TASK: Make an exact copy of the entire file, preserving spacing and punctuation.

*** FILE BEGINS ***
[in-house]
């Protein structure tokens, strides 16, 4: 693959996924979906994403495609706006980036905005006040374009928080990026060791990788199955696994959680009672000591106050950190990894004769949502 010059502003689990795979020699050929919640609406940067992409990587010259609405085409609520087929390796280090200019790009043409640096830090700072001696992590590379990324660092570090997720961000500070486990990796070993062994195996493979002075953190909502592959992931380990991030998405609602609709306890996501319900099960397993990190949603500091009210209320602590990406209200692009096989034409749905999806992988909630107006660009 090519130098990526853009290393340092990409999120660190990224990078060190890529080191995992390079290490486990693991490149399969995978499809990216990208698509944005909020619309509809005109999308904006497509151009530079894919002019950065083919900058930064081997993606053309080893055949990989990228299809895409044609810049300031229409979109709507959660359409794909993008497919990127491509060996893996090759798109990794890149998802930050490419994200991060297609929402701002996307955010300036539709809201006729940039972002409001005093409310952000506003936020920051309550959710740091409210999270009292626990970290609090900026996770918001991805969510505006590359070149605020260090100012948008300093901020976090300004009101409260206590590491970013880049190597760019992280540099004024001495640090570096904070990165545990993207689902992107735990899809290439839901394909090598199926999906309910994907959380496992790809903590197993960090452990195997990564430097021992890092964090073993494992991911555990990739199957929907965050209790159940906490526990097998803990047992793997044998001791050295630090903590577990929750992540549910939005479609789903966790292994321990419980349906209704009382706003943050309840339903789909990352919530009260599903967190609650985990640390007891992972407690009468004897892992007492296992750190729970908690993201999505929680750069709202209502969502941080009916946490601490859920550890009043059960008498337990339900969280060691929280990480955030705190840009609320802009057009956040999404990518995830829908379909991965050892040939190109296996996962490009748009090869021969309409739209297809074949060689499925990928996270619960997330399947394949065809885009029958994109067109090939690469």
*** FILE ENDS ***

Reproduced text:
[in-house]
């Protein structure tokens, strides 16, 4: 693959996924979906994403495609706006980036905005006040374009928080990026060791990788199955696994959680009672000591106050950190990894004769949502 010059502003689990795979020699050929919640609406940067992409990587010259609405085409609520087929390796280090200019790009043409640096830090700072001696992590590379990324660092570090997720961000500070486990990796070993062994195996493979002075953190909502592959992931380990991030998405609602609709306890996501319900099960397993990190949603500091009210209320602590990406209200692009096989034409749905999806992988909630107006660009 090519130098990526853009290393340092990409999120660190990224990078060190890529080191995992390079290490486990693991490149399969995978499809990216990208698509944005909020619309509809005109999308904006497509151009530079894919002019950065083919900058930064081997993606053309080893055949990989990228299809895409044609810049300031229409979109709507959660359409794909993008497919990127491509060996893996090759798109990794890149998802930050490419994200991060297609929402701002996307955010300036539709809201006729940039972002409001005093409310952000506003936020920051309550959710740091409210999270009292626990970290609090900026996770918001991805969510505006590359070149605020260090100012948008300093901020976090300004009101409260206590590491970013880049190597760019992280540099004024001495640090570096904070990165545990993207689902992107735990899809290439839901394909090598199926999906309910994907959380496992790809903590197993960090452990195997990564430097021992890092964090073993494992991911555990990739199957929907965050209790159940906490526990097998803990047992793997044998001791050295630090903590577990929750992540549910939005479609789903966790292994321990419980349906209704009382706003943050309840339903789909990352919530009260599903967190609650985990640390007891992972407690009468004897892992007492296992750190729970908690993201999505929680750069709202209502969502941080009916946490601490859920550890009043059960008498337990339900969280060691929280990480955030705190840009609320802009057009956040999404990518995830829908379909991965050892040939190109296996996962490009748009090869021969309409739209297809074949060689499925990928996270619960997330399947394949065809885009029958994109067109090939690469």